Pixels per inch (PPI) or pixels per centimeter (PPCM) are measurements of the pixel density (resolution) of an electronic image device, such as a computer monitor or television display, or image digitizing device such as a camera or image scanner. Horizontal and vertical density are usually the same, as most devices have square pixels, but differ on devices that have non-square pixels.
PPI can also describe the resolution, in pixels, of an image file. A 100×100 pixel image printed in a 1 inch square has a resolution of 100 pixels per inch. Used this way, the measurement is meaningful when printing an image. It has become commonplace to refer to PPI as DPI, even though PPI refers to input resolution. Industry standard, good quality photographs usually require 300 pixels per inch, at 100% size, when printed onto coated paper stock, using a printing screen of 150 lines per inch (lpi). This delivers a quality factor of 2, which is optimum. The lowest acceptable quality factor is considered 1.5, which equates to printing a 225 ppi image using a 150 lpi screen onto coated paper.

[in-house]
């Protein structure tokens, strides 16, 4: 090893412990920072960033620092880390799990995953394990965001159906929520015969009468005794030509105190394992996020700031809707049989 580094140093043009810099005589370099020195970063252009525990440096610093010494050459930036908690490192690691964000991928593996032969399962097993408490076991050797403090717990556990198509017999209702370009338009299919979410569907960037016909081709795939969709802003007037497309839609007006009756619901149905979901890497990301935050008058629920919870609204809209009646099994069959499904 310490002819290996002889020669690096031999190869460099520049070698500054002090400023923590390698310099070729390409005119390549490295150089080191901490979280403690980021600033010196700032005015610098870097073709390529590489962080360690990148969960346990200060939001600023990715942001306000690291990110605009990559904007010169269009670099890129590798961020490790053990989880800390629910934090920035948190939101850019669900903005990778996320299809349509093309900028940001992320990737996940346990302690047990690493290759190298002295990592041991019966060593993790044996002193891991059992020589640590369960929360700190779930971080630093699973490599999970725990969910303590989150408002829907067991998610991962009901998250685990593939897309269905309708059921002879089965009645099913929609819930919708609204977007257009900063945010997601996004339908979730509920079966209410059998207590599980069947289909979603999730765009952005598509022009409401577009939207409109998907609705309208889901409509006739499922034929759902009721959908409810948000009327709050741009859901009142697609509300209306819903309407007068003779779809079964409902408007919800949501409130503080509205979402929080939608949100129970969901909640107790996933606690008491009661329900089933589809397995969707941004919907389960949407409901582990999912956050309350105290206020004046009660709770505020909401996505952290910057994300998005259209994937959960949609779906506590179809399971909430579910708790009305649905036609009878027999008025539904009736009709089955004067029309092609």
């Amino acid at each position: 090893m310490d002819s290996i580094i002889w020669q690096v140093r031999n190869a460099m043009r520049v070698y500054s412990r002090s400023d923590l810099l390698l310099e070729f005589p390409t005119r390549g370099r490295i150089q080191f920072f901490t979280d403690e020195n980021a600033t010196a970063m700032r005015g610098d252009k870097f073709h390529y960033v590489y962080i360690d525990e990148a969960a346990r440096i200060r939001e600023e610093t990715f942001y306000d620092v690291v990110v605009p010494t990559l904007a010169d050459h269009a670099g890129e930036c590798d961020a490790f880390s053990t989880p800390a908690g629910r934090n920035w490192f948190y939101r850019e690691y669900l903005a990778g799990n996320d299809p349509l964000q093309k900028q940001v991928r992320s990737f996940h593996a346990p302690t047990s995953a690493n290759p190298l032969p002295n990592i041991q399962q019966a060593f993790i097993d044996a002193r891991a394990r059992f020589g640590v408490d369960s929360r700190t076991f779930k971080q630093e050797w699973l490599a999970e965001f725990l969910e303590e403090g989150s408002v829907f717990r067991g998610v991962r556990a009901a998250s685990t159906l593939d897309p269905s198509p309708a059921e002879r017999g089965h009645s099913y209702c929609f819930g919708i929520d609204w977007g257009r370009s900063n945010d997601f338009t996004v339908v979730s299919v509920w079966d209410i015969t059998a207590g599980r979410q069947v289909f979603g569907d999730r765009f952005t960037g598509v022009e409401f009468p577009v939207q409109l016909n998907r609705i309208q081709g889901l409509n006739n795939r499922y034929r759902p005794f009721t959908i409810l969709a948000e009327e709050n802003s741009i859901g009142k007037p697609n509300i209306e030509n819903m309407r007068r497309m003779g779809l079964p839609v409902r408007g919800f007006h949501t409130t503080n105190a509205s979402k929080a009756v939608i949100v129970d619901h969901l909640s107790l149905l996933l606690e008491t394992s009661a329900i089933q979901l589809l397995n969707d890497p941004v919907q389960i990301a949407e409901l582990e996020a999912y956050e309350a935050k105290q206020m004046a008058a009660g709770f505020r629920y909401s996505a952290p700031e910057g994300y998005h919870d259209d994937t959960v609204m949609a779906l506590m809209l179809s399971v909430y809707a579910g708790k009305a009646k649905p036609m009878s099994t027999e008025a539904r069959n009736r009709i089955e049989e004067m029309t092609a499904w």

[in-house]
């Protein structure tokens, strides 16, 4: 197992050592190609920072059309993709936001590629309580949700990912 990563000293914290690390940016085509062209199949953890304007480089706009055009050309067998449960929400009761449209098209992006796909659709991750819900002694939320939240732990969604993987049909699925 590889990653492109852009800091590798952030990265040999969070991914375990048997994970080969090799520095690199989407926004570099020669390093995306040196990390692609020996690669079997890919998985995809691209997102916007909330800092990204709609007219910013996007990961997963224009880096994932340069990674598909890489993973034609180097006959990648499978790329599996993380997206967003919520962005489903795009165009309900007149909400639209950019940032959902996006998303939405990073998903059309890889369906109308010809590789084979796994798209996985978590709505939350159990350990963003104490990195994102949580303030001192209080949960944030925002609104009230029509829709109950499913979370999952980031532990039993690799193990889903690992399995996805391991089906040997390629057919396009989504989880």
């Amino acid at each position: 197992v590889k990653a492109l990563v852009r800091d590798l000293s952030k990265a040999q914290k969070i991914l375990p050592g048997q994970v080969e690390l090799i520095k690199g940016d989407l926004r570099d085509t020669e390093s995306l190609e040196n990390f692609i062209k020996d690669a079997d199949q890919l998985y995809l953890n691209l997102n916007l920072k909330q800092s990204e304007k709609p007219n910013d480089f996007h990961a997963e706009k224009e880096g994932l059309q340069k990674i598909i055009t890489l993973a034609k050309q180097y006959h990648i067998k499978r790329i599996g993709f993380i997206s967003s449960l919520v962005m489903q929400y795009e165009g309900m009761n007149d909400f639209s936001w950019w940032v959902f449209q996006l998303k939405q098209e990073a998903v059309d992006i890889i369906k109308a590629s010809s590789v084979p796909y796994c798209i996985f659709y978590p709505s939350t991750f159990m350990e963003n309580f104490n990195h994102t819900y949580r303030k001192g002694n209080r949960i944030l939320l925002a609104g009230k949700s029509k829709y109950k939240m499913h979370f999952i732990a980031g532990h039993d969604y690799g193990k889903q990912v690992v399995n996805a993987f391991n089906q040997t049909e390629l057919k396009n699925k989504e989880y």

Screen frequency is determined by the type of paper the image is printed on. An absorbent paper surface, uncoated recycled paper for instance, lets ink droplets spread (dot gain)—so requires a more open printing screen. Input resolution can therefore be reduced to minimize file size without loss in quality, as long as the quality factor of 2 is maintained. This is easily determined by doubling the line frequency. For example, printing on an uncoated paper stock often limits printing screen frequency to no more than 120 lpi, therefore, a quality factor of 2 is achieved with images of 240 ppi.
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